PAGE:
Fly rods range from 2 sections (“pieces”) all the way up to 5 sections. The number of sections determines how long the rod will be when broken down and can also impact overall rod flexibility. The greater the number of sections, the shorter the rod once broken down. Rods with 5 sections tend to be popular among travelers as they brake down really small and are easy to store. 2 piece rods are much longer when broken down and not terribly popular. The most common number of sections for a fly rod is 4 sections. Most 4 piece rods are manufactured with flexibility in mind.


The most inexpensive fly rods are made of plastic or fiberglass. More expensive rods are constructed of graphite. You’ll also find some rods made with bamboo. Plastic and fiberglass rods are more prone to breaking and short lifespans. But they’re still popular among many anglers. Graphite rods are are light, sensitive, and strong—and well suited for use in a variety of fly-fishing techniques. If you have the money, graphite is the way to go. For smaller stream or river settings, bamboo fly rods offers a unique aesthetic nostalgic experience.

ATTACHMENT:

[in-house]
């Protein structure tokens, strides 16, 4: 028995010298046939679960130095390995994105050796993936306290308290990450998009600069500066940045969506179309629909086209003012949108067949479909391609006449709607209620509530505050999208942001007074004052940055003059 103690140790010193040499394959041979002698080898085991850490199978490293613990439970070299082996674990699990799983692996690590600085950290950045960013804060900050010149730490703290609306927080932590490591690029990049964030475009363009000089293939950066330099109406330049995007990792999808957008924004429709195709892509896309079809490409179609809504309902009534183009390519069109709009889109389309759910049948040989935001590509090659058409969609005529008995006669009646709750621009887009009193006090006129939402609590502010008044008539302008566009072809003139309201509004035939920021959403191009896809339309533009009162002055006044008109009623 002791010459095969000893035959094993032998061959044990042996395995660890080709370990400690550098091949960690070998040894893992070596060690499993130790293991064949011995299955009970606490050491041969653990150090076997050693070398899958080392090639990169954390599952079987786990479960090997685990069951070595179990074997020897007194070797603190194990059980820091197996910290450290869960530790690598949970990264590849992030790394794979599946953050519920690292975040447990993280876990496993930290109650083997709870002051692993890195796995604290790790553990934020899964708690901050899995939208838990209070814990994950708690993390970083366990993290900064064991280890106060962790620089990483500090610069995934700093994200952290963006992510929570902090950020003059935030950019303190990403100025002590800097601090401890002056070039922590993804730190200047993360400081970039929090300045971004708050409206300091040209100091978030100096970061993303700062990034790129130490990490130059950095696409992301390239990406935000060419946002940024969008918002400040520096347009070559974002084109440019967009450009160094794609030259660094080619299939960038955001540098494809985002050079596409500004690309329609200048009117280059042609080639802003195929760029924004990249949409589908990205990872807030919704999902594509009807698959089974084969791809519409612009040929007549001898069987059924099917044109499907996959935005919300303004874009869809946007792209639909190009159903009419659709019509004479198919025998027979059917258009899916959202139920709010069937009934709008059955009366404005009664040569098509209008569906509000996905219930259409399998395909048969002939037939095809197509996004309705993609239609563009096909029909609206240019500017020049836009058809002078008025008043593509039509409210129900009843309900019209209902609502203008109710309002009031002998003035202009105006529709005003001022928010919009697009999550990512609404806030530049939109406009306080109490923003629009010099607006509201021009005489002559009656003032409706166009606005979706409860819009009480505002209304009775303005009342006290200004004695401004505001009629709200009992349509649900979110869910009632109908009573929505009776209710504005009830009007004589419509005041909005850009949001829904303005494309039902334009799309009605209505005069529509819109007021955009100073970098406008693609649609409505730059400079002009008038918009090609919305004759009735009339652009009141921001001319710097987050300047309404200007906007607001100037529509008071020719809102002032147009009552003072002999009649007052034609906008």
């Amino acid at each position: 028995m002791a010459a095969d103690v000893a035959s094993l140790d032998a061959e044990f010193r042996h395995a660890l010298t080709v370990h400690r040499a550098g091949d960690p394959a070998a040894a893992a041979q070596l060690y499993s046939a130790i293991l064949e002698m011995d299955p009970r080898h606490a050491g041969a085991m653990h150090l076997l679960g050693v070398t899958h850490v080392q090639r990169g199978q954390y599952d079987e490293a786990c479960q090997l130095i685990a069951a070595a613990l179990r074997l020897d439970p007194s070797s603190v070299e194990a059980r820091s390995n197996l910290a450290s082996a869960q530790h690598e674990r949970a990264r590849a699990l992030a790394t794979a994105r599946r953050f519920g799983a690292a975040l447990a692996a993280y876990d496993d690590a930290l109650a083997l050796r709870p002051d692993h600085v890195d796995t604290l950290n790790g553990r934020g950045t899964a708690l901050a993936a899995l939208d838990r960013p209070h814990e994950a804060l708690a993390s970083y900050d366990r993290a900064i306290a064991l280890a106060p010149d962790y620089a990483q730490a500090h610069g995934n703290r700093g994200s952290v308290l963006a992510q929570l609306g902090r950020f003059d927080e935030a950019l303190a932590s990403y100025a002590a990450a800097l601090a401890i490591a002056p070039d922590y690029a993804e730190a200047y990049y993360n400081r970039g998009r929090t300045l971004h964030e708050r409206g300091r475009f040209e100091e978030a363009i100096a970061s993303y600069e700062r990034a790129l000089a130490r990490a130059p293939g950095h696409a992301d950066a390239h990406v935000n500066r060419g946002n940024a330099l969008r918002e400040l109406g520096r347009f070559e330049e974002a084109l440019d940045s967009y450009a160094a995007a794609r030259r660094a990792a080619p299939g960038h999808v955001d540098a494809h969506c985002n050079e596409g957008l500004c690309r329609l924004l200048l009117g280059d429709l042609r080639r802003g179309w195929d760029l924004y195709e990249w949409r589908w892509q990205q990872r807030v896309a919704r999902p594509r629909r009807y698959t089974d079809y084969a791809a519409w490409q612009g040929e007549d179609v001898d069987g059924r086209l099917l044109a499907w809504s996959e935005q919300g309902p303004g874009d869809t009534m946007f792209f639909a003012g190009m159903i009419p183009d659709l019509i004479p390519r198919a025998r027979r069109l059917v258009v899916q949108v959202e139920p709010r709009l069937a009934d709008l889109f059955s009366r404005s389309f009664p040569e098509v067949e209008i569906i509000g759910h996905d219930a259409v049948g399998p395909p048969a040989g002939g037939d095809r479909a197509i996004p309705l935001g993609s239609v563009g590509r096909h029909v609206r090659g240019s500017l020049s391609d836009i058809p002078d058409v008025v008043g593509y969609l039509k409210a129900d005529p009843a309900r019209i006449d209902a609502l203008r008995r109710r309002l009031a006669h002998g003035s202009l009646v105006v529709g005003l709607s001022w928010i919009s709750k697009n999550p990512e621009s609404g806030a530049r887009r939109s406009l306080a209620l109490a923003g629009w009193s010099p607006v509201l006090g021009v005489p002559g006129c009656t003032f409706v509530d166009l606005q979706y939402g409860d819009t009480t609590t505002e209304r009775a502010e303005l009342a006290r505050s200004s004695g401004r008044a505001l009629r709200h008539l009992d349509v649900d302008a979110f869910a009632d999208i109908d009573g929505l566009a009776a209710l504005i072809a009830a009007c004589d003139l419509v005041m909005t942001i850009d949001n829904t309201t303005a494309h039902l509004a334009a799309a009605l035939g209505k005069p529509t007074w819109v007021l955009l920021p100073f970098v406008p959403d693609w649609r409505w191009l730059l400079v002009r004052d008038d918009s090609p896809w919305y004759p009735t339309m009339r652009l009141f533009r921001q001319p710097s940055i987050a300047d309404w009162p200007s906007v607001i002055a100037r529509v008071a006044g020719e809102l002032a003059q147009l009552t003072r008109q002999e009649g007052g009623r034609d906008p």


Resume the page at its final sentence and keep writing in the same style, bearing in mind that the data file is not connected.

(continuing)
Fly Reel

After selecting a fly rod, choosing a fly reel is your next step.

Rarely when fly fishing do you actually reel in a fish using the fly reel itself. Most of the time when targeting smaller fish such as freshwater trout and bass the line is retrieved by stripping—or pulling it in one length at a time. A fly reel is an essential part of your fly fishing equipment, but not quite as important as your rod.

Your fly reel should:

  • Have enough capacity to hold the necessary amount of backing and fly line for the rod weight you selected. For example, if you’re using a 5 weight rod, you’ll need a fly reel that can hold 4-6 pound line.
  • Have a good drag system. If you’re going to target larger fish that put up a fight you’ll want a higher quality disc drag. If you’re going to stick to small fish, a less expensive click-and-paw drag is also great.
  • Be the right size so it balances correctly with your fly rod and prevents fatigue when fishing for long periods.

Try to stay away from casted fly reels. You best option is going to be a machined aluminum fly reel with either a disc or click-and-paw drag system.